When it comes to options, one of the most appealing things about them is their payoff structure. Particularly the fact that it caps losses without using a stop loss and leaves room for unlimited profits.

This results in a payoff function that looks like the graph below:

This provides an advantage because, with a payoff structure like this (often referred to as *f(x)*), you don’t really need to worry about predicting where the asset is going to move to (often referred to as *x*). Even if it was perfectly normal.

All you need to worry about is whether or not your exposure (or payoff structure, a.k.a, *f(x)*) has a positive value or negative value when you sum all of the possible outcomes, multiplied by their corresponding probabilities of occurring.

Now in order for investors to be able to take advantage of these options contracts, there needs to be a liquid and robust options market that they can easily and readily interact with.

In order for this to exist, there need to be market makers, whose goal is to provide as much liquidity to the market as possible, in order for it to be a liquid and robust market.

However, in order for them to do this, they need to be able to hedge against these option payoffs using the option’s underlying, otherwise, they wouldn’t be able to stay in business for long.

This is where the concept of Dynamic Hedging comes in.

In its simplest form, Dynamic Hedging is taking a dynamic position in the option’s underlying with the sole purpose of replicating the options payoff structure or *f(x)*.

Let’s walk through a quick example using the call option above.

When an investor buys this option, the person who sold them the option is taking the inverse of this payoff after receiving a credit of $10 from selling the option. Because of this, they need to hedge their exposure to it by taking a dynamic position in the underlying asset of the option.

In this case, they need to start longing the stock and they need to maintain a position that equals the delta of the option, multiplied by the number of shares in the option contract. In our case, this is 100 shares.

Let’s assume this option was at the money and had a delta of .5 at the time it was purchased.

This would mean the seller would immediately need to buy 50 shares of the underlying in order to be hedged.

Then as the underlying increases and decreases in value, so does the option’s delta.

In fact, the delta will increase and decrease in exact proportion to the probability of the option contract finishing in-the-money. This means the delta is the option’s probability of profit and will always be between 0 and 1.

So if the price of the option increases causing the delta of the option to be 0.6, this would mean the option seller needs to buy an additional 10 shares in order to dynamically hedge against the option’s payoff.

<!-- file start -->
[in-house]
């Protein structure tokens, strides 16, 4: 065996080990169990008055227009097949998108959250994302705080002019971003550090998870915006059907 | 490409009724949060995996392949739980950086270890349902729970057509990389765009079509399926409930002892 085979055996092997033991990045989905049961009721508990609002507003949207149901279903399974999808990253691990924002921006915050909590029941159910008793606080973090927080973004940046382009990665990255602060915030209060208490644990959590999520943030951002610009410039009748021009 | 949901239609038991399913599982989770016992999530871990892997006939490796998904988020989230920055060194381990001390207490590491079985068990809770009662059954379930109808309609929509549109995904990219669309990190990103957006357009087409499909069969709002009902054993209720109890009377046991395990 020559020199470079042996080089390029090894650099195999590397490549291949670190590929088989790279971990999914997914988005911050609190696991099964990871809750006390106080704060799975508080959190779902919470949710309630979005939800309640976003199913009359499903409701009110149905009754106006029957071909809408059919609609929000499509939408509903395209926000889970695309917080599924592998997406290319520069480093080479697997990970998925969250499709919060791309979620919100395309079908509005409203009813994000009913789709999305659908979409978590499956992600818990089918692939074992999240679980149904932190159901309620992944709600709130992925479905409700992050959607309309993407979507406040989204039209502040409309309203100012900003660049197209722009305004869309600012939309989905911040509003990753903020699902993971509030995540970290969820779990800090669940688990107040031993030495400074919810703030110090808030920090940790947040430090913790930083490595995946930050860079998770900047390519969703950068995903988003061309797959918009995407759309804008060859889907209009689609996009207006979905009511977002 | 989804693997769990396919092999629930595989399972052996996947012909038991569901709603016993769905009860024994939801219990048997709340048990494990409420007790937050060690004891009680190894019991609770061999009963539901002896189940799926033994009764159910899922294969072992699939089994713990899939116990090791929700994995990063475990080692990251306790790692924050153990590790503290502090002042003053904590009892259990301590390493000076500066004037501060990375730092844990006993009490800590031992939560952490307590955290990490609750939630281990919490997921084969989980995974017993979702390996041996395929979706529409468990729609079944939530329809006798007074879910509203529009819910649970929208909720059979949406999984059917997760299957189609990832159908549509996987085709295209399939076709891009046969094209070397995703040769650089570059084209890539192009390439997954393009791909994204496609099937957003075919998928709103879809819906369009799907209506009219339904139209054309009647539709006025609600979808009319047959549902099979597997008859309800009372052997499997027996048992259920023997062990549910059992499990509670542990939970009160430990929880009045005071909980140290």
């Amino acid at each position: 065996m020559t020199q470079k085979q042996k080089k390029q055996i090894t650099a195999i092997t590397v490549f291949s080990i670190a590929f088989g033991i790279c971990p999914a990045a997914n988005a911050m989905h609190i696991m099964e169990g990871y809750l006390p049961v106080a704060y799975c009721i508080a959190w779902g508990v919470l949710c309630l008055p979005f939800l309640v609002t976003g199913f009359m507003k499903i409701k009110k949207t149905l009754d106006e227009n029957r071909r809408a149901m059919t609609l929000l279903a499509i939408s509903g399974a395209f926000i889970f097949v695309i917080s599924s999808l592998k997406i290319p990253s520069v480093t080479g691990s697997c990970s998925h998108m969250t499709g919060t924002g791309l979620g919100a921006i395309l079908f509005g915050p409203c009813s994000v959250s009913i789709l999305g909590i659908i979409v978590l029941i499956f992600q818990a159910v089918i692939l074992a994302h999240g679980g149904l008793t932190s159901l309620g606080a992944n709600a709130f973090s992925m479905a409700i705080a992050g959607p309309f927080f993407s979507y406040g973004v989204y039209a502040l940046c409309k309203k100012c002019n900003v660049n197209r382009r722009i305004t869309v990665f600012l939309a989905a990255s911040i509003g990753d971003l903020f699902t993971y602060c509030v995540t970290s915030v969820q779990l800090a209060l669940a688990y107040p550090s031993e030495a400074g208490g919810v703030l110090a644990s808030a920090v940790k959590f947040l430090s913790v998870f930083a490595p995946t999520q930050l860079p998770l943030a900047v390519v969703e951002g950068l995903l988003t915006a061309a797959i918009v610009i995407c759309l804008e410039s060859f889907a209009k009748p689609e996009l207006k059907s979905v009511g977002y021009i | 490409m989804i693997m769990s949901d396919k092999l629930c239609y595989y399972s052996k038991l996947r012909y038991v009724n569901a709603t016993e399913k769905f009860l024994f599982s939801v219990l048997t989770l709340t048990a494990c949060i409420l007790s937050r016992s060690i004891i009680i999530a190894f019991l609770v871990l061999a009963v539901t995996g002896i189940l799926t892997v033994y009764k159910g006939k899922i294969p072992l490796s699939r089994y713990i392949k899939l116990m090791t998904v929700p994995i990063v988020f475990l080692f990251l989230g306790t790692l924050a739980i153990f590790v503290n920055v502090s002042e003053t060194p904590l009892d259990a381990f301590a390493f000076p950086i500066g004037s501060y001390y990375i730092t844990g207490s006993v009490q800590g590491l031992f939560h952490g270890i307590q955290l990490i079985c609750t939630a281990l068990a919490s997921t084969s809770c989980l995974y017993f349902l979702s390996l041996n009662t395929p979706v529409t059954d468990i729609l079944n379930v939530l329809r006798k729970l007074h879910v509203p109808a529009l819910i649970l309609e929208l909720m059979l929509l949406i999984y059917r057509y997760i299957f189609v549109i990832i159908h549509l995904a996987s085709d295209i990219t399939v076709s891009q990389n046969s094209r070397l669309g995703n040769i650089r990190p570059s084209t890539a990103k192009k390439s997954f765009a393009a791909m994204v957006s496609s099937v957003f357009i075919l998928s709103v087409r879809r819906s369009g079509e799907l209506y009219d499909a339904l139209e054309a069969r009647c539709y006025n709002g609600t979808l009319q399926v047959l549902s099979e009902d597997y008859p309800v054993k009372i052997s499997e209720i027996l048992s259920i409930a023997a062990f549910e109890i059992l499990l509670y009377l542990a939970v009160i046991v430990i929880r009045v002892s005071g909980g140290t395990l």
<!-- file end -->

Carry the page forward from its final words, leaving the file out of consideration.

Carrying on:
If the price then decreases and the delta was now .3, the seller would need to sell back 30 shares in order to once again be dynamically hedged against the option contracts payoff or *f(x)*.

The more granular the option seller is in hedging against the option’s delta, the more accurately the payoff of the position in the underlying will mirror the option contract’s payoff.

If volatility remained constant, the overall PnL of the dynamic hedging position in isolation would equal the credit received when the option contract was sold which is $10 in our case.

If volatility increased, the cost of dynamic hedging would increase. If volatility decreased, the cost of the dynamic hedge would decrease with it.

Below is an image showcasing this with an option that was sold when IV was at 25%.

This is truly facinating because what it means is, at the limit, the premium collected from selling an option, combined with the PnL of dynamically hedging it through its life, will exactly equal the option’s payoff for any path it takes.

And in aggregate, when you do this thousands of times, the average PnL of all your dynamic hedging, will be $0, assuming all things remained equal.

Again, this is in aggregate. Remember, you will use the premium collected to help fulfill the payoff deserved by the option buyer PLUS the gamma PnL. So inaggregate of all the options you sell, you will give back all the premium collected, and what you keep is the average result of all your dynamic hedging.

The result of dynamic hedging is what really determines the profitability of a market maker.

If you underpriced your options, the average PnL of all your dynamic hedging would be negative, because you sold the option for less than it’s worth.

If you overpriced the option, and were able to find willing buyers, the average PnL of all your dynamic hedging would positive, because you were able to sell it for more than its worth.

By being able to replicate this payoff or *f(x)*, you no longer need to worry about *x* in a directional sense. You simply just want *x* to be volatile and you let your *f(x)* do the work.